}

Note that IP address range should be same on both Bridge interface as well as IP address pool managed by DHCP.

07. While Linux system boots up and yet wireless NIC might not initialized as required. In such cases you might experience a service failure on “hostapd.service”. Then the tick should ask the respective initialization unit file to restart the fail service, if found. To do this, you might need to reflect default hostapd.service file to the following context => vim /etc/systemd/system/hostapd.service

[Unit]
Description=Hostapd IEEE 802.11 AP, IEEE 802.1X/WPA/WPA2/EAP/RADIUS Authenticator
After=network.target

[Service]
Type=forking
PIDFile=/run/hostapd.pid
ExecStart=/usr/sbin/hostapd /etc/hostapd/hostapd.conf -P /run/hostapd.pid -B
Restart=on-failure
RestartSec=10

[Install]
WantedBy=multi-user.target

Note following key parameters:
Restart=on-failure
RestartSec=10

08. Further, I even personally experience a failure in DHCP initialization due to early forking while our Bridge interface hasn’t completed it’s own initialization. This is a must because DHCP strictly looking for a system IP address for which it’s pool of address defined in its configuration. So, lets implement another trick by creating a systemD timer and ask it to fork the dhcpd.service with a bit of delay => vim /etc/systemd/system/dhcpd.timer

[Unit]
Description=make dhcp starts after 60sec of boot

[Timer]
OnBootSec=1min
Unit=dhcpd.service

[Install]
WantedBy=multi-user.target

What this unit does is that, even the main service of “dhcpd.service” is in disable mode at startup, this force the initialization of the dhcpd process after 60 seconds of delay.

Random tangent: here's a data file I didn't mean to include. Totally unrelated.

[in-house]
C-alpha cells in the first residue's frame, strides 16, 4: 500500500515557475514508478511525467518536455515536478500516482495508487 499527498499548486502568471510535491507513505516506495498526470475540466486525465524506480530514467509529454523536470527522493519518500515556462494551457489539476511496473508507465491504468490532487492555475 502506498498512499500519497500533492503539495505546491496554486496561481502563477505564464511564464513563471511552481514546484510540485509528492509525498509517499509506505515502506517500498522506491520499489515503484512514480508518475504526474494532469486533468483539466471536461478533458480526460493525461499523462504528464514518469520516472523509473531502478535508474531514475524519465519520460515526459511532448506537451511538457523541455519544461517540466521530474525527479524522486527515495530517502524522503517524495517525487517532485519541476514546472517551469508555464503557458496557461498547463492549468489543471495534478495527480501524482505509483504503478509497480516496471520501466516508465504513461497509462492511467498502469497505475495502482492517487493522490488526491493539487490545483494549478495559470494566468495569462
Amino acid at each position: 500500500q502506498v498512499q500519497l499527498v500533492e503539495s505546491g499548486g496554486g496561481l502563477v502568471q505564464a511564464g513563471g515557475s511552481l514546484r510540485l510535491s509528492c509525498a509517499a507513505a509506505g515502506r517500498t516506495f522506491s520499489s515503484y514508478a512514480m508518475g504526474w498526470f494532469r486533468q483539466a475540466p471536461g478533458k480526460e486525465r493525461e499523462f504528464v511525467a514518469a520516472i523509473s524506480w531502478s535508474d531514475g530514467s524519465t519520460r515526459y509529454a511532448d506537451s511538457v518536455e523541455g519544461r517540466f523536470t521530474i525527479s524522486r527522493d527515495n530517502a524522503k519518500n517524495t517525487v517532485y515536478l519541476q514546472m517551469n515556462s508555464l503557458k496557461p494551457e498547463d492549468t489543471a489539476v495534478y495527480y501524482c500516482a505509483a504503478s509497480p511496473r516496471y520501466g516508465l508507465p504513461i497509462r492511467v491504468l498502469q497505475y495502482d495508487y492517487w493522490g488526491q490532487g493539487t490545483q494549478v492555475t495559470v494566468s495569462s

09. Finally, reload the systemD unit files, stop DHCP service at boot process and finally start DHCP timer as well as hostapd daemon.

systemctl daemon-reload
systemctl disable dhcpd.service
systemctl enable dhcpd.timer
systemctl enable hostapd.service

 

10. Reboot the system and after 1 minutes of delay, check the status of;

systemctl status hostapd.service
systemctl status dhcpd.service

If they are running, then well done, you done it. But, if unfortunately a failure in hostapd.service, try to restart it again by first, disabling WIFI from NetworkManager.

nmcli radio wifi off

 

11. When external client traffic moving out on via our system’s public interface(or the NIC which holding your ISP connection), they should subjected to a NAT functionality, otherwise these outgoing traffic  would simply never be route back to our system to complete its communication. To setup the NAT process, lets configure firewallD.

firewall-cmd --zone=public --add-masquerade --permanent
firewall-cmd --zone=public --add-masquerade
firewall-cmd --zone=public --add-port=80/tcp
firewall-cmd --zone=public --add-port=443/tcp
firewall-cmd --zone=public --add-service=dns

Be mindful to add more rules, if required, to allow certain outgoing tcp/udp protocols.

 

“I hope this has been informative for you”